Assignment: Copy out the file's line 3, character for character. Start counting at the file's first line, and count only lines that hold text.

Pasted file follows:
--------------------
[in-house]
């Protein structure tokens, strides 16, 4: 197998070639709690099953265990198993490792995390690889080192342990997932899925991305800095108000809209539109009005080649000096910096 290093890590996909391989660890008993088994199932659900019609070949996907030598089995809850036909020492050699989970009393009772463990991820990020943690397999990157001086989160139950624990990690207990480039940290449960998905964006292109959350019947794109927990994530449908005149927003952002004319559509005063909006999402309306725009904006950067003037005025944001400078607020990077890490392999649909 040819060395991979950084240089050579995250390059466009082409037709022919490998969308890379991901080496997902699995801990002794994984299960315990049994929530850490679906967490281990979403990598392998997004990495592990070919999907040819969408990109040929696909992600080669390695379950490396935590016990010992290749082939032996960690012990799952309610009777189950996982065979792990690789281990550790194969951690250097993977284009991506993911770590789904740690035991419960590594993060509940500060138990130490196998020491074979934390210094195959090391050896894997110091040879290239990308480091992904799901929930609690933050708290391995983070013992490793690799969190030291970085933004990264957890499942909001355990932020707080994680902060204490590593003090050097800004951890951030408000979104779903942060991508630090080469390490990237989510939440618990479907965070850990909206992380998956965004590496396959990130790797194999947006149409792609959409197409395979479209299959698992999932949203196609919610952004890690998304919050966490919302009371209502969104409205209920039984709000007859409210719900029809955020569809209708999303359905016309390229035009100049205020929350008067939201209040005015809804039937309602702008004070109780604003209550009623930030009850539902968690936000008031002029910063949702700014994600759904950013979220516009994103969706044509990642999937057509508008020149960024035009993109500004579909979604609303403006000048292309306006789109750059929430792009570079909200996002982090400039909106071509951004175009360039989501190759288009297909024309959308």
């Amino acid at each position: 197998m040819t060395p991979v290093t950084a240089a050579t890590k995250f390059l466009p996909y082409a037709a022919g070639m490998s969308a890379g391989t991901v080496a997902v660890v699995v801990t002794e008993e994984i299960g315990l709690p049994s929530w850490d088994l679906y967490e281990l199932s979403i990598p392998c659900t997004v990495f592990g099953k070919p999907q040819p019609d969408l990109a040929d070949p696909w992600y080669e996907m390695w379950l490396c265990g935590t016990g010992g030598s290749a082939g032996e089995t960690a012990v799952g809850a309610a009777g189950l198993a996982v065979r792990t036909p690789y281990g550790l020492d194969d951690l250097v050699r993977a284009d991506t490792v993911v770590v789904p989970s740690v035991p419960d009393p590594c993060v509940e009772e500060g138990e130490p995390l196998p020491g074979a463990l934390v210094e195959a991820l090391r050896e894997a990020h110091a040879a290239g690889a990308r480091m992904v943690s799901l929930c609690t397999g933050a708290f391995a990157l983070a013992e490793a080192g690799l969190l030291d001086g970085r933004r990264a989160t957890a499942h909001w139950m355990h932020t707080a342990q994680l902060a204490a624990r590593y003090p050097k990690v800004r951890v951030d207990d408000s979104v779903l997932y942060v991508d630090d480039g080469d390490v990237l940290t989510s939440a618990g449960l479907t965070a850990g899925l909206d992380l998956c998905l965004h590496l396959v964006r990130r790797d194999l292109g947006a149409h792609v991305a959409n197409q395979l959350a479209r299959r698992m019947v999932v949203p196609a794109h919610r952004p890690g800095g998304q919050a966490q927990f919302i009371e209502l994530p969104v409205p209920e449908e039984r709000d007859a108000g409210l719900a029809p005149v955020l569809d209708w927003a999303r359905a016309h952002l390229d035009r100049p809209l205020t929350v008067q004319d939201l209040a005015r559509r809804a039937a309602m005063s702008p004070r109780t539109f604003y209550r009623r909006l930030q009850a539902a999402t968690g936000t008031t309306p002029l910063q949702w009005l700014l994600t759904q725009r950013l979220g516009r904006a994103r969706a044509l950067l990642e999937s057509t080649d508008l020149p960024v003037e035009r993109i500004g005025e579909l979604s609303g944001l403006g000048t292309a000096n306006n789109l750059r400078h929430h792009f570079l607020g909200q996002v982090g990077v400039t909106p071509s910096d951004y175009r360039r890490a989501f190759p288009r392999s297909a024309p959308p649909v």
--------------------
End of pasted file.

């Amino acid at each position: 197998m040819t060395p991979v290093t950084a240089a050579t890590k995250f390059l466009p996909y082409a037709a022919g070639m490998s969308a890379g391989t991901v080496a997902v660890v699995v801990t002794e008993e994984i299960g315990l709690p049994s929530w850490d088994l679906y967490e281990l199932s979403i990598p392998c659900t997004v990495f592990g099953k070919p999907q040819p019609d969408l990109a040929d070949p696909w992600y080669e996907m390695w379950l490396c265990g935590t016990g010992g030598s290749a082939g032996e089995t960690a012990v799952g809850a309610a009777g189950l198993a996982v065979r792990t036909p690789y281990g550790l020492d194969d951690l250097v050699r993977a284009d991506t490792v993911v770590v789904p989970s740690v035991p419960d009393p590594c993060v509940e009772e500060g138990e130490p995390l196998p020491g074979a463990l934390v210094e195959a991820l090391r050896e894997a990020h110091a040879a290239g690889a990308r480091m992904v943690s799901l929930c609690t397999g933050a708290f391995a990157l983070a013992e490793a080192g690799l969190l030291d001086g970085r933004r990264a989160t957890a499942h909001w139950m355990h932020t707080a342990q994680l902060a204490a624990r590593y003090p050097k990690v800004r951890v951030d207990d408000s979104v779903l997932y942060v991508d630090d480039g080469d390490v990237l940290t989510s939440a618990g449960l479907t965070a850990g899925l909206d992380l998956c998905l965004h590496l396959v964006r990130r790797d194999l292109g947006a149409h792609v991305a959409n197409q395979l959350a479209r299959r698992m019947v999932v949203p196609a794109h919610r952004p890690g800095g998304q919050a966490q927990f919302i009371e209502l994530p969104v409205p209920e449908e039984r709000d007859a108000g409210l719900a029809p005149v955020l569809d209708w927003a999303r359905a016309h952002l390229d035009r100049p809209l205020t929350v008067q004319d939201l209040a005015r559509r809804a039937a309602m005063s702008p004070r109780t539109f604003y209550r009623r909006l930030q009850a539902a999402t968690g936000t008031t309306p002029l910063q949702w009005l700014l994600t759904q725009r950013l979220g516009r904006a994103r969706a044509l950067l990642e999937s057509t080649d508008l020149p960024v003037e035009r993109i500004g005025e579909l979604s609303g944001l403006g000048t292309a000096n306006n789109l750059r400078h929430h792009f570079l607020g909200q996002v982090g990077v400039t909106p071509s910096d951004y175009r360039r890490a989501f190759p288009r392999s297909a024309p959308p649909v």